Jaguar Land Rover Uses Digital Eyes to Test Public Trust in Self-Driving Car Tech
The eyes were created to give cars with autonomous technology the ability to communicate with pedestrians.
The development of autonomous driving tech systems has been a long and complex issue for the auto industry, and there's still quite a ways to go before the technology is ready for adoption by general consumers. A release from Jaguar Land Rover shows off a new piece of tech that it hopes may make the public transition to autonomous and semi-autonomous technology systems easier. Jaguar Land Rover's simple but creative solution was to create a pair of communicative digital eyes that can be mounted on the front of Aurrigo's prototype driverless pods.
The eyes were developed as a response to a recent study by AAA, which found that 73 percent of Americans surveyed would be afraid to ride in a vehicle with autonomous technology. Moreover, 63 percent responded that they would feel less safe as a pedestrian around them as well. This year, there was a fatal incident involving a pedestrian and a car with semi-autonomous tech in development by ride-hailing giant Uber. That event may have contributed to a general uneasiness that consumers feel about the possibility of self-driving car technology on public streets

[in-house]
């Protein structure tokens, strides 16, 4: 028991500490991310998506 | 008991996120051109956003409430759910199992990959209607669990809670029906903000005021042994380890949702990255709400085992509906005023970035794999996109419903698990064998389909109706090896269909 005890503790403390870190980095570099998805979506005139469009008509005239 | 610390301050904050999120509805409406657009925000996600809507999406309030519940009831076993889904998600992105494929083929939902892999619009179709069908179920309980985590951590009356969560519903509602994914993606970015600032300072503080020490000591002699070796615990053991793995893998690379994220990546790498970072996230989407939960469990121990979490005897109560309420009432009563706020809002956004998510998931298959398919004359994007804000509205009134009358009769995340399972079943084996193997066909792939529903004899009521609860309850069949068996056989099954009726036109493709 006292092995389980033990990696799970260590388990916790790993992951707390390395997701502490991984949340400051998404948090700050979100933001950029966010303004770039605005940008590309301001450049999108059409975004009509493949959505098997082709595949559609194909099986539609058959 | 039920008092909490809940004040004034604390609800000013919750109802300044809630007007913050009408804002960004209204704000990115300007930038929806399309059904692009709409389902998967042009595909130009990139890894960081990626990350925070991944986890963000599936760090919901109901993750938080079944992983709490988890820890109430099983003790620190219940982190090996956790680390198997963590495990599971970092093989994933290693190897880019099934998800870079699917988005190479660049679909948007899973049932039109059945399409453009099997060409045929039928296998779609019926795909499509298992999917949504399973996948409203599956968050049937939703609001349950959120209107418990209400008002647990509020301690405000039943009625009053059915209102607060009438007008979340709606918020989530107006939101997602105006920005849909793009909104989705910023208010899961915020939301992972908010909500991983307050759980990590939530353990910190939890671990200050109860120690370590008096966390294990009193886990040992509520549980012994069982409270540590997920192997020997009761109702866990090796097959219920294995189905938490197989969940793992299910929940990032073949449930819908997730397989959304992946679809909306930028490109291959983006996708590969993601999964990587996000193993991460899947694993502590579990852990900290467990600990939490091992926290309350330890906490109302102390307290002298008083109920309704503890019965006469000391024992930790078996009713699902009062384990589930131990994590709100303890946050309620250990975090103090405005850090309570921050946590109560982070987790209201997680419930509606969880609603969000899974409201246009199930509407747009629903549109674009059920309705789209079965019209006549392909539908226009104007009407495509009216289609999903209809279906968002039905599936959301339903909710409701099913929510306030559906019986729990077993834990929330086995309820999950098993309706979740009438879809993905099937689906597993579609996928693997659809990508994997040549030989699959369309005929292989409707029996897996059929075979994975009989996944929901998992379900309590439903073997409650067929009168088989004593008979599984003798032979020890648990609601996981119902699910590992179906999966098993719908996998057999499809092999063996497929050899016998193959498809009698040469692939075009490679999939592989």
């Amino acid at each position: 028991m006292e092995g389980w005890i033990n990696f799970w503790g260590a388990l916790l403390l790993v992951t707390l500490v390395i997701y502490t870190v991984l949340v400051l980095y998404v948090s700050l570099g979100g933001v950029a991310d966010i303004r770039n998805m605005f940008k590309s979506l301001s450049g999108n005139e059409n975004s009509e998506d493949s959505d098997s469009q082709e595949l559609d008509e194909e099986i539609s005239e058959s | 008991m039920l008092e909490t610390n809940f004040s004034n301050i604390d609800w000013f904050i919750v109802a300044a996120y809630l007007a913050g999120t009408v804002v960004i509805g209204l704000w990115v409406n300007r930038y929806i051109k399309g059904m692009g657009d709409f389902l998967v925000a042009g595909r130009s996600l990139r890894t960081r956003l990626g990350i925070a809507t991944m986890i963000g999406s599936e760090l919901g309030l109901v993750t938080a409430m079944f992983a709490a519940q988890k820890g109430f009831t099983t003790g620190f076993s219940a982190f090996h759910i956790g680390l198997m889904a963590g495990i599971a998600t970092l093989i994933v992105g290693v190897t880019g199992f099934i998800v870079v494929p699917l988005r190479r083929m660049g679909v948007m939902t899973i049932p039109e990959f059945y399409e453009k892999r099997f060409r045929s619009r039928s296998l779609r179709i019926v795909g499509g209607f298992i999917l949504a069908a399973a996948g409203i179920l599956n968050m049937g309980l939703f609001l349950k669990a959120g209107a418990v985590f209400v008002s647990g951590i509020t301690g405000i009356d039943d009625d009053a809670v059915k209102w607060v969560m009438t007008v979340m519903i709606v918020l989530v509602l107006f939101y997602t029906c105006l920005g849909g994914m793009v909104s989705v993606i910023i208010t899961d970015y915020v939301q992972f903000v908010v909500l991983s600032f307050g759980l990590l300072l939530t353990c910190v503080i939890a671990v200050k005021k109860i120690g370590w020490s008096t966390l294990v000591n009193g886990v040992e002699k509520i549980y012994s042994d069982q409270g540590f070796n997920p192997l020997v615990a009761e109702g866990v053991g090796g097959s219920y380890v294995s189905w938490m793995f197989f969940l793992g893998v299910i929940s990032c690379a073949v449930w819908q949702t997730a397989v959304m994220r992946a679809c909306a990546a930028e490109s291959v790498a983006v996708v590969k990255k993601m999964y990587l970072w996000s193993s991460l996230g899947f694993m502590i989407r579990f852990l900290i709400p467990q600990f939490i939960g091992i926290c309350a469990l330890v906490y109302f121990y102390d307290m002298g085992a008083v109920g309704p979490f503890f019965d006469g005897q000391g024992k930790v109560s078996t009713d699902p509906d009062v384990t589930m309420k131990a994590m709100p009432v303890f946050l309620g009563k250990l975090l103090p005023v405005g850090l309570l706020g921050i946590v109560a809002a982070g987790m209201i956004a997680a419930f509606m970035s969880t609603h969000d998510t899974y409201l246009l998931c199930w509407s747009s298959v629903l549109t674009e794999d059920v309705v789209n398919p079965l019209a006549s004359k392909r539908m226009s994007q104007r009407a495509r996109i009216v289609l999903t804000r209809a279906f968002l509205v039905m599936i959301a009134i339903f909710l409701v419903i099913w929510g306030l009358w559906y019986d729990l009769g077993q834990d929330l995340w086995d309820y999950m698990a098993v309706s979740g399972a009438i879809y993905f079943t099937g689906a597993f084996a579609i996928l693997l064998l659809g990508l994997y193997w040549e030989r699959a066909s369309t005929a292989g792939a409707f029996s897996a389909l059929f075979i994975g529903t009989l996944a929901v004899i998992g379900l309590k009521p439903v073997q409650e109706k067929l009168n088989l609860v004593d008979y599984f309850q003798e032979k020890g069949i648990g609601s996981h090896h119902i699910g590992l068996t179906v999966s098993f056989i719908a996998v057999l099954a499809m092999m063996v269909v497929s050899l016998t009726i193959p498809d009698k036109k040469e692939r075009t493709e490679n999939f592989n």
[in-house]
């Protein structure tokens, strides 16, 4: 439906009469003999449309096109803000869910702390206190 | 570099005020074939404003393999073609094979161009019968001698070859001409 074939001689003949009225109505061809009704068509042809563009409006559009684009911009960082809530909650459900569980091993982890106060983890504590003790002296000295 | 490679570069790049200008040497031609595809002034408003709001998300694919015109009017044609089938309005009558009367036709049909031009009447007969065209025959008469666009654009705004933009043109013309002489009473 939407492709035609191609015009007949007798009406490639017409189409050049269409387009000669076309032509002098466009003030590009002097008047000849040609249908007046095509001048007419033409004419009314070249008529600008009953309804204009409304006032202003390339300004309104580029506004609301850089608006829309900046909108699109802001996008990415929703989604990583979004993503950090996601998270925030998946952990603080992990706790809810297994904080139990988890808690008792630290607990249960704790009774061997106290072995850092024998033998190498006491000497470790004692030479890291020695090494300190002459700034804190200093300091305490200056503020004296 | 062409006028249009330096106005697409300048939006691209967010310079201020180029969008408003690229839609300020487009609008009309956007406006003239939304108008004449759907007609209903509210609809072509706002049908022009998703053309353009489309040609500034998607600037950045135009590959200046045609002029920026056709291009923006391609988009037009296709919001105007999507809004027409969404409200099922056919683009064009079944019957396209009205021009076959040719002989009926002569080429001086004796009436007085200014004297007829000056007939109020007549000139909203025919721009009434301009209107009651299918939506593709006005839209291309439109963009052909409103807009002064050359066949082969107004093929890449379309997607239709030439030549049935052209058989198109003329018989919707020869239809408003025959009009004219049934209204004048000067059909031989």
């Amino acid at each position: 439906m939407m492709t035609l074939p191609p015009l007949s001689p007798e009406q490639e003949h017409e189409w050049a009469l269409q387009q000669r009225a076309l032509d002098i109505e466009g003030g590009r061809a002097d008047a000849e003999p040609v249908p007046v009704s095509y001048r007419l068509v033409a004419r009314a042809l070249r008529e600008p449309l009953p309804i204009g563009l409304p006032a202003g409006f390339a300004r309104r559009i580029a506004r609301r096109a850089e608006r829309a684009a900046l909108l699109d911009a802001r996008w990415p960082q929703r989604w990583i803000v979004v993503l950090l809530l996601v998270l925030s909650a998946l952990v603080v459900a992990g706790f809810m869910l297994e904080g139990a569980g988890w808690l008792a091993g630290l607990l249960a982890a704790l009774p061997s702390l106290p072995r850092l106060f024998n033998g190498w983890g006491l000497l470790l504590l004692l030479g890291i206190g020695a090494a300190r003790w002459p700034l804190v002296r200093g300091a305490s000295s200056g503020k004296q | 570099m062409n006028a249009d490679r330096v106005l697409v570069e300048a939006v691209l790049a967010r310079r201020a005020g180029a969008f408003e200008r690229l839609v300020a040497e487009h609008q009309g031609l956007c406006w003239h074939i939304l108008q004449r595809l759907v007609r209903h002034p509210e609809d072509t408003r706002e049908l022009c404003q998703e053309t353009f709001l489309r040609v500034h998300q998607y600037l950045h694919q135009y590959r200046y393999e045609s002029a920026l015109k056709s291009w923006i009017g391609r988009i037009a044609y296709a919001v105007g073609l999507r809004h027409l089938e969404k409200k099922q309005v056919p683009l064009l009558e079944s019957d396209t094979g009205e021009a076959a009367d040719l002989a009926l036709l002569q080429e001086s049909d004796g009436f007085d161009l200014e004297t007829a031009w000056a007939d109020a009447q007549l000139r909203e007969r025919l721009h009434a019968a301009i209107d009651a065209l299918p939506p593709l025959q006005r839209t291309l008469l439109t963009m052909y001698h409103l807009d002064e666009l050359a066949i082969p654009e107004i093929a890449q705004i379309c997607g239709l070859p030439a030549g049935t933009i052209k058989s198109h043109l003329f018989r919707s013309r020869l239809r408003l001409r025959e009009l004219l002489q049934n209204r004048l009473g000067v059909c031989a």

After reading results from the AAA study, engineers at JLR posited that public mistrust in self-driving technology may come from a lack of communication between the vehicle and the people in its environment. Without a clear signal, a person crossing the street in front of an vehicle with autonomous technology would typically have no confirmation that the car's array of sensors have actually identified them correctly. These eyes are designed to "look" at humans in the pod's path as a way to assure pedestrians that the system can see them.
“It’s second-nature to glance at the driver of the approaching vehicle before stepping into the road. Understanding how this translates in tomorrow’s more automated world is important," explained Pete Bennett, future mobility research manager at Jaguar Land Rover in the press release. "We want to know if it is beneficial to provide humans with information about a vehicle’s intentions or whether simply letting a pedestrian know it has been recognised is enough to improve confidence.”
According to JLR the eyes have taken part in simulated driving tests with more than 500 human subjects. These studies are being run to give the automaker a better idea of just how humans and self-driving car tech may interact if we have to share the road.
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